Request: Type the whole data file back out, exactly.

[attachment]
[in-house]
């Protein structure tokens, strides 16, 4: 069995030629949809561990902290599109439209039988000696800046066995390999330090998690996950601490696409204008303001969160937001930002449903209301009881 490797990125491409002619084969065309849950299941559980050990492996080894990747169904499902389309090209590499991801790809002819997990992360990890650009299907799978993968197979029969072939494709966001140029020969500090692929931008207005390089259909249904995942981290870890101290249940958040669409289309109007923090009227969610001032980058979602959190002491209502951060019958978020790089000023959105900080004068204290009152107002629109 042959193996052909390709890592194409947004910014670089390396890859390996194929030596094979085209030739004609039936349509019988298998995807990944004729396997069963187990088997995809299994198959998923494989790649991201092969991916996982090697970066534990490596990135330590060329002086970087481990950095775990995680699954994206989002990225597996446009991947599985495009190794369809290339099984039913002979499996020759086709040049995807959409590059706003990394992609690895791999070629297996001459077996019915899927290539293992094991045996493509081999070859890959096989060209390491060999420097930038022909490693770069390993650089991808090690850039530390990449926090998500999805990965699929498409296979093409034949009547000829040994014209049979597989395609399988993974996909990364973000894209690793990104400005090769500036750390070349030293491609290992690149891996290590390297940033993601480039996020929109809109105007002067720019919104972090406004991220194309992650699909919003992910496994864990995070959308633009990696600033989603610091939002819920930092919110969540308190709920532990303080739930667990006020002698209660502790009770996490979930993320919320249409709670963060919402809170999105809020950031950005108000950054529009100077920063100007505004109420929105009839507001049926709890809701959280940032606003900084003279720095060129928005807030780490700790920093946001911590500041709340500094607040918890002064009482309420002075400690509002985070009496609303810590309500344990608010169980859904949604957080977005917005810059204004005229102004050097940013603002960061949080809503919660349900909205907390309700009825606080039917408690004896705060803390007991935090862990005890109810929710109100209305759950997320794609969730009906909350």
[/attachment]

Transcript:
[in-house]
């Protein structure tokens, strides 16, 4: 069995030629949809561990902290599109439209039988000696800046066995390999330090998690996950601490696409204008303001969160937001930002449903209301009881 490797990125491409002619084969065309849950299941559980050990492996080894990747169904499902389309090209590499991801790809002819997990992360990890650009299907799978993968197979029969072939494709966001140029020969500090692929931008207005390089259909249904995942981290870890101290249940958040669409289309109007923090009227969610001032980058979602959190002491209502951060019958978020790089000023959105900080004068204290009152107002629109 042959193996052909390709890592194409947004910014670089390396890859390996194929030596094979085209030739004609039936349509019988298998995807990944004729396997069963187990088997995809299994198959998923494989790649991201092969991916996982090697970066534990490596990135330590060329002086970087481990950095775990995680699954994206989002990225597996446009991947599985495009190794369809290339099984039913002979499996020759086709040049995807959409590059706003990394992609690895791999070629297996001459077996019915899927290539293992094991045996493509081999070859890959096989060209390491060999420097930038022909490693770069390993650089991808090690850039530390990449926090998500999805990965699929498409296979093409034949009547000829040994014209049979597989395609399988993974996909990364973000894209690793990104400005090769500036750390070349030293491609290992690149891996290590390297940033993601480039996020929109809109105007002067720019919104972090406004991220194309992650699909919003992910496994864990995070959308633009990696600033989603610091939002819920930092919110969540308190709920532990303080739930667990006020002698209660502790009770996490979930993320919320249409709670963060919402809170999105809020950031950005108000950054529009100077920063100007505004109420929105009839507001049926709890809701959280940032606003900084003279720095060129928005807030780490700790920093946001911590500041709340500094607040918890002064009482309420002075400690509002985070009496609303810590309500344990608010169980859904949604957080977005917005810059204004005229102004050097940013603002960061949080809503919660349900909205907390309700009825606080039917408690004896705060803390007991935090862990005890109810929710109100209305759950997320794609969730009906909350």